These are the eight neighbourhood guidelines and policies that the Broadway Plan repeals—45 years of history declared redundant
In one sense, it was inevitable that the ascendancy of the Broadway Plan would require some tidy up. I understand that, but am gob smacked by what that tidy up really means— the desecration, the disrespect, the destruction of 45 years of Vancouver’s planning history—eight separate major plans and policy documents covering Kitsilano, Central Broadway, the Arbutus neighbourhood, Burrard slopes and Mount Pleasant. We should pause to think if we are truly ready for that. Staff say yes, let’s repeal the lot. I ask for clemency.
Full disclosure—I had little to do with the creation of the eight key planning documents that are now set to be erased from our history. My excuses are the usual—too busy raising a family, establishing an architecture and planning career. My community involvement was pretty much limited to coaching my daughter and son in baseball and soccer—community involvement lite.
But I and thousands of other citizens could do community involvement lite because we knew there were more connected, more committed and compassionate folks who were doing the heavy lifting for us—they are the folks who attended thousands of meetings and work sessions, were thoughtful about their neighbourhoods and the wider city context, made the compromises that resulted in the eight or more significant plans, policy plans and guidelines that benefited all of us for decades yet will be cast aside for the Broadway Plan.
The focus of the Broadway Plan on towers and demovicting low income residents in low rise apartments in Mount Pleasant, Fairview and East Kitsilano, will have a massive impact on the liveability, sustainability and affordability of these neighbourhoods in the Broadway Corridor. Furthermore, there are no new schools, community centres and very little new park space in the plan. This is a VERY important issue to turn your attention to. The Broadway Plan envisions turning the Broadway Corridor into a 2nd downtown.
(Below is an opinion piece submitted to CityHallWatch.)
The Future of Our Vancouver. Let’s Use Change to Nurture Neighbourhoods by John Geddes
I care deeply about our city. I believe we can do better than the current Vancouver Plan, the Broadway Plan, and the Jericho Development Proposal by predicating the evolution of our city with a focus on people and their connections to one another.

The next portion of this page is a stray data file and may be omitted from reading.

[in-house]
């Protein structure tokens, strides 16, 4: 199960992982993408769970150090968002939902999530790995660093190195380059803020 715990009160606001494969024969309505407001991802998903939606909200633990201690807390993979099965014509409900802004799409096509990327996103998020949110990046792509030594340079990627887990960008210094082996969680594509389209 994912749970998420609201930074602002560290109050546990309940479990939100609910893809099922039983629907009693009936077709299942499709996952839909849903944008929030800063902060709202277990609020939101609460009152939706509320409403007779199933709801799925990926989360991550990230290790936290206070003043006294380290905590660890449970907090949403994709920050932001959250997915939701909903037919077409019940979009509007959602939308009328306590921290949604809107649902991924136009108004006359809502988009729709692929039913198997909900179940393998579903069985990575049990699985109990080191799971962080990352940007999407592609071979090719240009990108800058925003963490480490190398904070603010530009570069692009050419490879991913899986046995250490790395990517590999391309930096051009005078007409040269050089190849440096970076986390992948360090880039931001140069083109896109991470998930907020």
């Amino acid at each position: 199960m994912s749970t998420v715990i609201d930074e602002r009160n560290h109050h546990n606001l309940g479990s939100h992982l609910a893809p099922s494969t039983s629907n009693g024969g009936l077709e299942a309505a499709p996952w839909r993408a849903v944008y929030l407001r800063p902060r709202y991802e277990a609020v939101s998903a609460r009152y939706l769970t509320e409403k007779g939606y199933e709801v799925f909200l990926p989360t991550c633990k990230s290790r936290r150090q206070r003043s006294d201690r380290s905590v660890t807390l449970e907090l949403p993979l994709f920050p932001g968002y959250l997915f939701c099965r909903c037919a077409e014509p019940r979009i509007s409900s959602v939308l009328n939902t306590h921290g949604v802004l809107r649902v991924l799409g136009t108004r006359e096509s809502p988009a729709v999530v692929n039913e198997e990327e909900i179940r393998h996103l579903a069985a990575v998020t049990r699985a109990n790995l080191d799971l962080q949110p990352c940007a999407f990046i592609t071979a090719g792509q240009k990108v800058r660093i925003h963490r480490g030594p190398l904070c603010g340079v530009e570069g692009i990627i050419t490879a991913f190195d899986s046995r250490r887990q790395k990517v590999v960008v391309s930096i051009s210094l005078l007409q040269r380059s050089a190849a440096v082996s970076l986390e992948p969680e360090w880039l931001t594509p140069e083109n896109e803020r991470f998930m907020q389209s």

Let’s build people-centred housing rather than replicating Metrotown. The distinctive character of our neighbourhoods is an asset too valuable to throw away.
I agree with Mr. Toderian that we must do things differently. I also agree that a good plan must “skate to where the puck is going to be“ instead (in his words) of being excessively fixated on the interests, controversies and fears of today.
But it is clear that he and I have very different view of “where the puck is going to be”.
In his world and world of planners like himself, especially those in Vancouver, he believes that this must be determined by: – the climate crisis, – the housing/affordability crisis, – the infrastructure and service cost crisis (aka the urban financial crisis), – the social equity/racism/classism crisis, – and the public health crisis. . . . all nice buzz-words*.
(* “Buzz-words – often an item of jargon, that is fashionable at a particular time or in a particular context”. I am not saying that these issues are not important; rather that they are being used with loaded assumptions in the context planning here in Vancouver.)
In my world, we need to be focused on building neighbourhoods. The weakening of community is tearing at our social fabric, and on many fronts, threatens to get worse. Our planning should be moving toward supporting neighbourhoods and building community. Toderian can claim expertise in urban planning but I don’t believe I need a degree in planning to see that Metrotown-like forests of towers are not the way to nurture neighbourhoods. Let’s compare the Arbutus Walk neighbourhood with Coal Harbour. Which has the greater feeling of community?